The Value of Biomedical Research Training for Veterinary Anatomic and Clinical Pathologists

L. C. Sharkey, R. M. Simpson, M. L. Wellman, L. E. Craig, T. A. Birkebak, N. D. Kock, M. A. Miller, R. K. Harris, L. Munson

Research output: Contribution to journalArticlepeer-review

2 Scopus citations


Veterinary pathologists traditionally have been actively engaged in research as principal investigators and as collaborators. Pathologists frequently obtain advanced training in research; however, it appears that in the last 10 years there has been a reversal of a previous trend toward increasing numbers of pathologists obtaining PhD degrees. This has arisen despite an established shortage of veterinarians engaged in research. This article evaluates the benefits of research training for individual pathologists, including a wide spectrum of professional opportunities and additional skill development beyond that usually provided by diagnostic pathology training alone. Various training models are discussed, including combined and sequential diagnostic residency and research degree training as well as the nondegree research fellowship programs more commonly pursued in human medicine. Best-practice recommendations for program infrastructure, mentorship, time management, and a team approach to research and research training are advocated to facilitate the development of successful programs and to encourage a continued emphasis on integrated training for pathologists as both clinical diagnosticians and experimentalists. This article is intended to help prospective and active pathology trainees, their mentors, and educational administrators optimize opportunities to ensure the future vitality of veterinary pathologists, and their contributions, in basic and applied research.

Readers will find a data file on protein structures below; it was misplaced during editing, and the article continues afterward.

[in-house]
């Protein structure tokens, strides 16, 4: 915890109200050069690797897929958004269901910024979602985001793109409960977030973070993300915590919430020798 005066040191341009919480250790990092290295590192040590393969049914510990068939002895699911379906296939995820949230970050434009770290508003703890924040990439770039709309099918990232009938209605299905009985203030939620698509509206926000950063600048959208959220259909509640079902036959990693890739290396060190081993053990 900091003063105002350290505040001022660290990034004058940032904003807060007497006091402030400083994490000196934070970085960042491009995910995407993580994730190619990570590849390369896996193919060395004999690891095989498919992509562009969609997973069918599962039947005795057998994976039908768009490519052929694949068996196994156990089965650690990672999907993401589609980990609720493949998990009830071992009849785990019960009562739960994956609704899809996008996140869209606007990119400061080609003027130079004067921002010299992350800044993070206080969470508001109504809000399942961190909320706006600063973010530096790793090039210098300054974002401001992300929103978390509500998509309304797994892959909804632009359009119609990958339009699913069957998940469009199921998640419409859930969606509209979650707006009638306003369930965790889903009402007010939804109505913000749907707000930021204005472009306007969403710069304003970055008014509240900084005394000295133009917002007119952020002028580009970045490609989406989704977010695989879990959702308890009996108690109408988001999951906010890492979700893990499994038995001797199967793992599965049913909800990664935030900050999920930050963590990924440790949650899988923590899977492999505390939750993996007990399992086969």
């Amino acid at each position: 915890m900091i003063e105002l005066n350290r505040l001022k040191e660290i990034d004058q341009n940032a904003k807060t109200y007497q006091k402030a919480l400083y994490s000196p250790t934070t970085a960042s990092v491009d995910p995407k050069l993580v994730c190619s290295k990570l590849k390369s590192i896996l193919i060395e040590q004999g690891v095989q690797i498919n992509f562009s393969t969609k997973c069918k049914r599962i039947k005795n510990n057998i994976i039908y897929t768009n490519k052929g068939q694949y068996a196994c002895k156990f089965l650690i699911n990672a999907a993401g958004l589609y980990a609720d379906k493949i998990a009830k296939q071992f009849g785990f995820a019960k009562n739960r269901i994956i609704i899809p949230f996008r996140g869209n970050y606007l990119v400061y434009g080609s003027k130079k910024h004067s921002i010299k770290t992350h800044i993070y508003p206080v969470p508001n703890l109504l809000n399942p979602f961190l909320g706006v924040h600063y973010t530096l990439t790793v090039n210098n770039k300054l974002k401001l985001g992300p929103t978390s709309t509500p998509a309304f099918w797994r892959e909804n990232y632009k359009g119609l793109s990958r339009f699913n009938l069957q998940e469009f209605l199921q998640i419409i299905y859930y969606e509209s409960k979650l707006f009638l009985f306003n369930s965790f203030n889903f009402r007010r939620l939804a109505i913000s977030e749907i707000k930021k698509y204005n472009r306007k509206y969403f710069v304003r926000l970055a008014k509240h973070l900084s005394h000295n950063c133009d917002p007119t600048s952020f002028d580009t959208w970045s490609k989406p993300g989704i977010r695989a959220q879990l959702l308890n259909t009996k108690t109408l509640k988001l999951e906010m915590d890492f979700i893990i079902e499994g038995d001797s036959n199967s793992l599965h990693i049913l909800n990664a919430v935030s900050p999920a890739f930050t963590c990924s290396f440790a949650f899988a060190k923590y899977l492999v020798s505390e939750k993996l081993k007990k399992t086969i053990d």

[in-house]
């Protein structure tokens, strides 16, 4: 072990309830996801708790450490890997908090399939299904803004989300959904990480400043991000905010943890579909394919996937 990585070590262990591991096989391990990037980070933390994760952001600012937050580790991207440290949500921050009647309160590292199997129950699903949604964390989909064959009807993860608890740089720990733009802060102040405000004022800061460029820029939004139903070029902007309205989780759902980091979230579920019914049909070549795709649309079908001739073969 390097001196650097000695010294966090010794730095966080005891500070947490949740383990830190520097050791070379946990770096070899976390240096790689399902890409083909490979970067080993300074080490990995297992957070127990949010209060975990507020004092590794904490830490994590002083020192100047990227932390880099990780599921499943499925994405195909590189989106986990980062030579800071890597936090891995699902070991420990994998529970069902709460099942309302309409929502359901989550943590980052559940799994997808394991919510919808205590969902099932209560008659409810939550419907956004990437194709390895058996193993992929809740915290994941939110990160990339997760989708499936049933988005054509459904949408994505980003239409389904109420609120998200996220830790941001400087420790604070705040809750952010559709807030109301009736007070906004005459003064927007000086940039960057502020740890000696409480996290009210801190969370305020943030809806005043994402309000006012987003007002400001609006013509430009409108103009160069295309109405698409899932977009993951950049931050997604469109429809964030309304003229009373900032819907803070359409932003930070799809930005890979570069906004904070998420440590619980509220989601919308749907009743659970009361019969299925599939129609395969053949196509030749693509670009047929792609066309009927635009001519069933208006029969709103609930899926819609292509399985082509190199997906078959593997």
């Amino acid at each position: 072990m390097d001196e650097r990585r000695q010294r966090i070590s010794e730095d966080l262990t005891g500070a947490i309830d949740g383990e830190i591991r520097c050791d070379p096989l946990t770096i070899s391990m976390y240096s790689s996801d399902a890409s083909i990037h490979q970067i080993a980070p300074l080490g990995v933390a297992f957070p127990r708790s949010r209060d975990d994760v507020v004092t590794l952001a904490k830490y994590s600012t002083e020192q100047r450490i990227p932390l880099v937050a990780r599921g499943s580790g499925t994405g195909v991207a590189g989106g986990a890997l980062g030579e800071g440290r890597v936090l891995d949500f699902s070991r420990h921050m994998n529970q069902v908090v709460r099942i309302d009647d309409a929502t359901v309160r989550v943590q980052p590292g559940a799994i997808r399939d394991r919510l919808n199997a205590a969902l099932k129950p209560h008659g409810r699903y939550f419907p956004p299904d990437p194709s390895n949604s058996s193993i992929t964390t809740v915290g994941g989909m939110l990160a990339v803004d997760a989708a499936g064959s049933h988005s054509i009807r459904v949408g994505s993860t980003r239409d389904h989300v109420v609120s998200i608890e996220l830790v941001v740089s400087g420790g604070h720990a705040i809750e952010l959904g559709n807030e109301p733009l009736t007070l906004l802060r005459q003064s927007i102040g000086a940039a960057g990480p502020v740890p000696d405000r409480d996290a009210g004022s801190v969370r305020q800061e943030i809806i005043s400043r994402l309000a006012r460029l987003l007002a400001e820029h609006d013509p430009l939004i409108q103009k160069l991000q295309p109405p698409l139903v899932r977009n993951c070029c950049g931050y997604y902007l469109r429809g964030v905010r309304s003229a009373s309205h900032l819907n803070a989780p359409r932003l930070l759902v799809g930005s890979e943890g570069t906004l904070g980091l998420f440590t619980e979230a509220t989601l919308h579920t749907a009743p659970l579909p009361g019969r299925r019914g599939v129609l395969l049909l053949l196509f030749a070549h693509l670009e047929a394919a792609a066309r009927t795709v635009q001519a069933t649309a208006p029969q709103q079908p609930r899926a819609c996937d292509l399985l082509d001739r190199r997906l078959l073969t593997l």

Original languageEnglish (US)
Pages (from-to)581-585
Number of pages5
JournalVeterinary pathology
Issue number4
StatePublished - Jul 2012


  • best practices
  • biomedical research
  • education
  • training
  • veterinary pathology


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